Thornton Chase, the First Western Baha'i, in his Study
Copyright © 2010 Baha'i National Archives, Wilmete, Used With Permission

Wednesday, June 7, 2017

A selection of quotations from the Baha'i Writings on unity and diversity

"We stand for unity through diversity
and we hold in contempt
every attempt at uniformity. . ."

". . . a world organically unified in all the essential aspects of its life, its political machinery, its spiritual aspiration, its trade and finance, its script and language, and yet infinite in the diversity of the national characteristics of its federated units." (Shoghi Effendi, The World Order of Baha'u'llah, p. 43)

"Let there be no misgivings as to the animating purpose of the world-wide Law of Bahá'u'lláh. . . It does not ignore, nor does it attempt to suppress, the diversity of ethnical origins, of climate, of history, of language and tradition, of thought and habit, that differentiate the peoples and nations of the world. It calls for a wider loyalty, for a larger aspiration than any that has animated the human race. It insists upon the subordination of national impulses and interests to the imperative claims of a unified world. It repudiates excessive centralization on one hand, and disclaims all attempts at uniformity on the other. Its watchword is unity in diversity such as Abdu'l-Baha Himself has explained:

'Consider the flowers of a garden. Though differing in kind, color, form and shape, yet, inasmuch as they are refreshed by the waters of one spring, revived by the breath of one wind, invigorated by the rays of one sun, this diversity increaseth their charm and addeth unto their beauty. How unpleasing to the eye if all the flowers and plants, the leaves and blossoms, the fruit, the branches and the trees of that garden were all of the same shape and color! Diversity of hues, form and shape enricheth and adorneth the garden, and heighteneth the effect thereof. In like manner, when divers shades of thought, temperament and character, are brought together under the power and influence of one central agency, the beauty and glory of human perfection will be revealed and made manifest. Naught but the celestial potency of the Word of God, which ruleth and transcendeth the realities of all things, is capable of harmonizing the divergent thoughts, sentiments, ideas and convictions of the children of men.'"

(The World Order of Baha'u'llah, p. 41)

"They must be neither provocative nor supine, neither fanatical nor excessively liberal, in their exposition of the fundamental and distinguishing features of their Faith." (Shoghi Effendi, Citadel of Faith, p. 25)

"There are two main principles which the Guardian wishes the friends to always bear in mind and to conscientiously and faithfully follow. First is the principle of unqualified and wholehearted loyalty to the revealed Word. The believers should be careful not to deviate, even a hair-breadth, from the Teachings. Their supreme consideration should be to safeguard the purity of the principles, tenets and laws of the Faith. It is only by this means that they can hope to maintain the organic unity of the Cause. There can and should be no liberals or conservatives, no moderates or extremes in the Cause. For they are all subject to the one and the same law which is the Law of God. This law transcends all differences, all personal or local tendencies, moods and aspirations. [...] Doctrinal unity and administrative unity, these are the two chief pillars that sustain the edifice of the Cause, and protect it from the storms of opposition which so severely rage against it."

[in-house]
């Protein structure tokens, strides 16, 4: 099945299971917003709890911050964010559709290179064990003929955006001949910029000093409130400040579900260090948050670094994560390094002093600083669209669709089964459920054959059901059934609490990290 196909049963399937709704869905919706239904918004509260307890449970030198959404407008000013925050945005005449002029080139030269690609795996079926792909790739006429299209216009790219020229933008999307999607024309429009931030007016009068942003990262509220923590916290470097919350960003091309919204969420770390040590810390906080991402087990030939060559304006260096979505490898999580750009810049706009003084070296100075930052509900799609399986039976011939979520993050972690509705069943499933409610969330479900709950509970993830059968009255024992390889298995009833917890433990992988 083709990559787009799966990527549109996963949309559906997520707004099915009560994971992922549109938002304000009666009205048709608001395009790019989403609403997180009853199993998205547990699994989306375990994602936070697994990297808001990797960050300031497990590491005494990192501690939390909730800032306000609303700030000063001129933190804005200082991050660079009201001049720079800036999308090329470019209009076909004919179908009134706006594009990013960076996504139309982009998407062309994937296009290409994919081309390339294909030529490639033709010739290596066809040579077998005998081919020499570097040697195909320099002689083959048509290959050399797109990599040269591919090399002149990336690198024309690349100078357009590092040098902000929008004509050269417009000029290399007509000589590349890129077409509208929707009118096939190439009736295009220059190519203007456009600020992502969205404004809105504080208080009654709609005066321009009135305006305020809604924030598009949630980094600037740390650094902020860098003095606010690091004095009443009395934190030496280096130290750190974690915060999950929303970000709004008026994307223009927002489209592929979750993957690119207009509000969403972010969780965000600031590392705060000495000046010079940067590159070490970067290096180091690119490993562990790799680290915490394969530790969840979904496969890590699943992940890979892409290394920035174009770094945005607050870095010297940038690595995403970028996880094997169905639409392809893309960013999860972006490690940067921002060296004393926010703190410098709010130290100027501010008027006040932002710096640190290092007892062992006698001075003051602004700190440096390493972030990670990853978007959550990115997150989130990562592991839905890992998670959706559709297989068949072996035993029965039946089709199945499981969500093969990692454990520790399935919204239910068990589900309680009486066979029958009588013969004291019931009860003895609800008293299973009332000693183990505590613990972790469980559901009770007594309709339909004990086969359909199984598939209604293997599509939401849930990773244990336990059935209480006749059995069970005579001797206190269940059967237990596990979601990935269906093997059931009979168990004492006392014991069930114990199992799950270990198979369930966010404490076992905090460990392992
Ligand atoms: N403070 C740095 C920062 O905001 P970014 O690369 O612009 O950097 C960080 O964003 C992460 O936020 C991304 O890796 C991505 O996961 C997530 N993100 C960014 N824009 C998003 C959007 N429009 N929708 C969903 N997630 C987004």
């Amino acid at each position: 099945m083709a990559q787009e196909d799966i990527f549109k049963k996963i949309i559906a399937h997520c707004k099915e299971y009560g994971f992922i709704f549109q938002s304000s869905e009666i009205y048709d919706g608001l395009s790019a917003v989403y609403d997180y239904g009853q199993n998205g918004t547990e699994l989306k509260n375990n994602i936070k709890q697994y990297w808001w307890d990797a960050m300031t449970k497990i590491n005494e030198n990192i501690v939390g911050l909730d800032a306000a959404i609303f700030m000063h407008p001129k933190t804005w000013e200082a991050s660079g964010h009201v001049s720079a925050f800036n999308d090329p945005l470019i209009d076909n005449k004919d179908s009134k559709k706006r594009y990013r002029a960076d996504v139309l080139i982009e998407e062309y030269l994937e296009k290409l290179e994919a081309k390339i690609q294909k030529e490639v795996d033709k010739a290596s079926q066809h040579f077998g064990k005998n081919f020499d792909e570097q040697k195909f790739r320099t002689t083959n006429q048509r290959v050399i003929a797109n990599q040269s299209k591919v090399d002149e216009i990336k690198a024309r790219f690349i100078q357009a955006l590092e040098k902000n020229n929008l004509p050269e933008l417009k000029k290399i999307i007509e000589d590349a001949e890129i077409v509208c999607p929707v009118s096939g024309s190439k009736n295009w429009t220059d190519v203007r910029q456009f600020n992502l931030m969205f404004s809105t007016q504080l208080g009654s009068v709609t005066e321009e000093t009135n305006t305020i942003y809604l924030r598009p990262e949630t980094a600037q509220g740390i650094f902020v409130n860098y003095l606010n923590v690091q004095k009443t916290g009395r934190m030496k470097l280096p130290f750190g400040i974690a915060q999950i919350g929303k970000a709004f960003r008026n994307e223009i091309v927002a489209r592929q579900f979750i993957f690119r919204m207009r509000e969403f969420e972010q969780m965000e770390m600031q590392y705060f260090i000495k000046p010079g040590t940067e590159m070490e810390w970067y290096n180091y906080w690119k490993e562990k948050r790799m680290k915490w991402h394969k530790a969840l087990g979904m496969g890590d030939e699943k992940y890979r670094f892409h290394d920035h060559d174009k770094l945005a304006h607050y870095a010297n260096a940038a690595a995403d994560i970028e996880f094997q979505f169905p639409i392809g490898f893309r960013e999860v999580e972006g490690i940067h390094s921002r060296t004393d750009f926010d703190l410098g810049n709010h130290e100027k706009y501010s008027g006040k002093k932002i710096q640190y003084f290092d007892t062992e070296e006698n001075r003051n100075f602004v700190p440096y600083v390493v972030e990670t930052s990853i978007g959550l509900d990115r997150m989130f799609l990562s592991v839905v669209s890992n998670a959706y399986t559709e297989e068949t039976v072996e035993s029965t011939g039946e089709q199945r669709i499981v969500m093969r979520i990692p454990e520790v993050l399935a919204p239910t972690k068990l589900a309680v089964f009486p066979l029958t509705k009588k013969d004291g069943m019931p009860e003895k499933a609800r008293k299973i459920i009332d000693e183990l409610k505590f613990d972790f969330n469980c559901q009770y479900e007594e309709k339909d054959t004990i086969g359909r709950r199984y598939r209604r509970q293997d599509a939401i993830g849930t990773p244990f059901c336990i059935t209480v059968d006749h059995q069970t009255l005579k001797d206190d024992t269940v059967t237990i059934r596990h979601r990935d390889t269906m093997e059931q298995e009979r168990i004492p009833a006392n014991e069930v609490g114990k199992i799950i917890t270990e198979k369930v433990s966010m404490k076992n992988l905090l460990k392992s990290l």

(From a letter on behalf of Shoghi Effendi dated September 5, 1936; Dawn of a New Day, p. 61)

"The Guardian is striving to build up uniformity in essentials all over the Bahá'í World, and this frequently involves a small measure of delay in achieving our various goals set locally."
(From a letter on behalf of Shoghi Effendi dated Dec. 30, 1948, Letters from the Guardian to Australia and New Zealand, p. 73) (the subject is the constitution of an Assembly)

"He does not object if there be any differences in these secondary matters, but he feels that he should insist on uniformity in essentials. Diversity in unity -- which is so vital and basic a principle of the Movement -- would thereby be maintained."
(Shoghi Effendi dated Dec. 27, 1934, The Unfolding Destiny of the British Baha'i Community, p. 101) (the subject is the constitution of an Assembly)

"Shoghi Effendi believes that, although the friends may have different methods of teaching the Cause, yet they should not let such diversity lead to a consciousness of division among them. To safeguard the unity of the Faith is the sacred obligation of every loyal Baha'i. We should, therefore, avoid creating any misunderstandings which might develop into actual division. We stand for unity through diversity and we hold in contempt every attempt at uniformity or at complete separateness."
From a letter on behalf of Shoghi Effendi dated 3 June 1933, Compilation "Cultural Diversity in the Age of Maturity," Compilation of Compilations, Volume III, p. 125 #204)

"The second principle is that of detachment in consultation.  The members of an Assembly must learn to express their views frankly, calmly, without passion or rancour.  They must also learn to listen to the opinions of their fellow members without taking offence or belittling the views of another. Baha'i consultation is not an easy process.  It requires love, kindliness, moral courage and humility.  Thus no member should ever allow himself to be prevented from expressing frankly his view because it may offend a fellow member; and, realizing this, no member should take offence at another member's statements." (From a letter of the Universal House of Justice to the National Spiritual Assembly of Italy, August 26, 1965; Lights of Guidance pp. 179-180)

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